|Taken from Google.com|
Here’s one thing about me that’s not a secret. I don’t do emotions. At least not very well. In Bad Teacher starring Cameron Diaz (and the delicious Justin Timberlake) there’s a scene where one of her students is crying and she turns around in the opposite direction. Um, that’s me. The good part is that I only think about walking away, but in the end I find out what’s wrong with the student.
In my own life, the only emotions I like dealing with are anger and joy, of which I am an expert. Everything else gets murky. I happened to carry aspects of my personality into my writing when I wrote the first draft of Midwife to Destiny. I had these scenes that were supposed to be emotional, but fell flat. Only because of my own inability to emote.
In comes my fabulous editor, Zee Monodee, who forced me to have my characters express their emotions. It had to be the hardest thing I have ever done in my writing career. When a friend of mine read it and gave me feedback after it was published, she told me that she cried during one of the scenes. Sick me was happy that I’d upset her.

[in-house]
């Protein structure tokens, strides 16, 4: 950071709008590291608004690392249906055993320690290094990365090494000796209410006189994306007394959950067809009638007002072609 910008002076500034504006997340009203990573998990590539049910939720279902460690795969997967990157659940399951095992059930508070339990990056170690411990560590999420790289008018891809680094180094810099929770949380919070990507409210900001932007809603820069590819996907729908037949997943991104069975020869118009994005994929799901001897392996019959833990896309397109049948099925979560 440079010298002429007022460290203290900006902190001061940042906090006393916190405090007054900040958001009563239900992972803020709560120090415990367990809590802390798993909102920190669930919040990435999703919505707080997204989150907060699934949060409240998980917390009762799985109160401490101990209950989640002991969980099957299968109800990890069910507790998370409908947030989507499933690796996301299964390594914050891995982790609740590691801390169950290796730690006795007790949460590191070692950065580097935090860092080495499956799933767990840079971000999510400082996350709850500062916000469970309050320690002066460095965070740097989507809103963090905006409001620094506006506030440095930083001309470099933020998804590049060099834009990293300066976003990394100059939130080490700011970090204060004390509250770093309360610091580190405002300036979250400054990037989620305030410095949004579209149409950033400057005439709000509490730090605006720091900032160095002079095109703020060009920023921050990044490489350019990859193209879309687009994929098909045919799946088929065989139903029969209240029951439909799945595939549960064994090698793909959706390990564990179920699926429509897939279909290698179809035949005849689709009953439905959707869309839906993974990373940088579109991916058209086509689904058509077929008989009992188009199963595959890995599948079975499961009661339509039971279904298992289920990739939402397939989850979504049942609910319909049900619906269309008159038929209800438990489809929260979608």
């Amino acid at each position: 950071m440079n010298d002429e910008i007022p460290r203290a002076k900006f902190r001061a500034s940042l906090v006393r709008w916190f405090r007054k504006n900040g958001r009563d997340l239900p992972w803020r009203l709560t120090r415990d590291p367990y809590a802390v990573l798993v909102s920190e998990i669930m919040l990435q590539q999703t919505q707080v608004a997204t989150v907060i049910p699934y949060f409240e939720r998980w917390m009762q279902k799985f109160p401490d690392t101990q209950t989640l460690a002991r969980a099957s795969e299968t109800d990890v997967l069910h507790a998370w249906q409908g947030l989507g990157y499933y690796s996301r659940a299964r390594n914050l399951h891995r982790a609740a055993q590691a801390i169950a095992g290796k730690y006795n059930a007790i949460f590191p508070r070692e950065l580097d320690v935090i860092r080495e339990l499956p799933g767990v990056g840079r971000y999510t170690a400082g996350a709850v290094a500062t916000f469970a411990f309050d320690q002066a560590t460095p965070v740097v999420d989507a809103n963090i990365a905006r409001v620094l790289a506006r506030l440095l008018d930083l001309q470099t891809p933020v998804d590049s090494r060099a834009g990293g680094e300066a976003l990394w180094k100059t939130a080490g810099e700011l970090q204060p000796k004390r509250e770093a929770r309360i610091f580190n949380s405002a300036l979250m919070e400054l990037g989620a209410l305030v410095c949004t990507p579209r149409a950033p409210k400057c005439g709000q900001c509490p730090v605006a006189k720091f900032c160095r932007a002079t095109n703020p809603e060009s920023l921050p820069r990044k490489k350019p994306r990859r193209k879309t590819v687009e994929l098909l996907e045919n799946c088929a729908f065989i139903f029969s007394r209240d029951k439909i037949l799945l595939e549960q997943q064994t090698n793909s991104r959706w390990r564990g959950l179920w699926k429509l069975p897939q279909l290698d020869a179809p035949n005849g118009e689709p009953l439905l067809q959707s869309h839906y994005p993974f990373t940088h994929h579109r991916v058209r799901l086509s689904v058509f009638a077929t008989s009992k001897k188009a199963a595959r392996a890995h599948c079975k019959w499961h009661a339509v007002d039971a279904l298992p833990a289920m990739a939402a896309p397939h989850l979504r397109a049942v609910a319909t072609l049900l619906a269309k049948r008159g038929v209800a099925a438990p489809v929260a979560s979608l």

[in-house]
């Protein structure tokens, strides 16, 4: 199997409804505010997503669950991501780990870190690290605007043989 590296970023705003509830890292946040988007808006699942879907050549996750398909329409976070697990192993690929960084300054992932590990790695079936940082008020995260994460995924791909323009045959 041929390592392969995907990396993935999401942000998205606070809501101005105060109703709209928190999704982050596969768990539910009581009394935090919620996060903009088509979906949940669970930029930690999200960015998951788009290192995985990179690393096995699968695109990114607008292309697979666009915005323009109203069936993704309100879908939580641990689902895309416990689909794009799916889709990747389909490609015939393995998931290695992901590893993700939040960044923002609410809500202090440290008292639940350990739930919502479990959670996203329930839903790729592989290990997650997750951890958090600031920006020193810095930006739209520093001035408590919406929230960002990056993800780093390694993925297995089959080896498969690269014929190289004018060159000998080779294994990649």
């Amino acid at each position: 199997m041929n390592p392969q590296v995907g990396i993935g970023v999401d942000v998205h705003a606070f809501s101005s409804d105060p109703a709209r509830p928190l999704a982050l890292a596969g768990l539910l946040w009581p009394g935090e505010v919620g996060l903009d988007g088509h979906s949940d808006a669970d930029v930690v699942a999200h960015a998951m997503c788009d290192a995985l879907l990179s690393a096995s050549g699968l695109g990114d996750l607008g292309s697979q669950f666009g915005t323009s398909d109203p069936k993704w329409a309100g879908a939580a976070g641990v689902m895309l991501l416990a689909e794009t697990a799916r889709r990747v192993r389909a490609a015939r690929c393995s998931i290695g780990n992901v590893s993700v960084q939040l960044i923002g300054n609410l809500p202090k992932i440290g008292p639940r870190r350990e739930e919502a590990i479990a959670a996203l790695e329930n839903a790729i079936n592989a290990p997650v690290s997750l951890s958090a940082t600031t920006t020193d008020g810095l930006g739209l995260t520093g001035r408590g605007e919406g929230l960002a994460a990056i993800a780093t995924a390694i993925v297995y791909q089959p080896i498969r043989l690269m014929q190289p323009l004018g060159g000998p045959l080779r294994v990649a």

The moral of the story? In order for people to relate to my characters I have to relate to my own emotions. Not easy, not fun, but so worth it.
Ghanaian nurse Aurora ‘Ora’ Aikins never expected to find the love of her life while on vacation in South Africa. Engaged to another and believing that love has no place in her life, she returns to Ghana, and puts duty and honor first.
Three years later, Dr. Jason Lartey still can’t get Ora out of his mind or his heart. After learning she never married, he takes a risk and moves to Ghana hoping to rekindle what they started. His sudden appearance in Ora’s Emergency Department sends sparks flying all over again.
They’re in the same country, working in the same hospital, and together but distance creeps between them. Can they make their destined love one for the ages?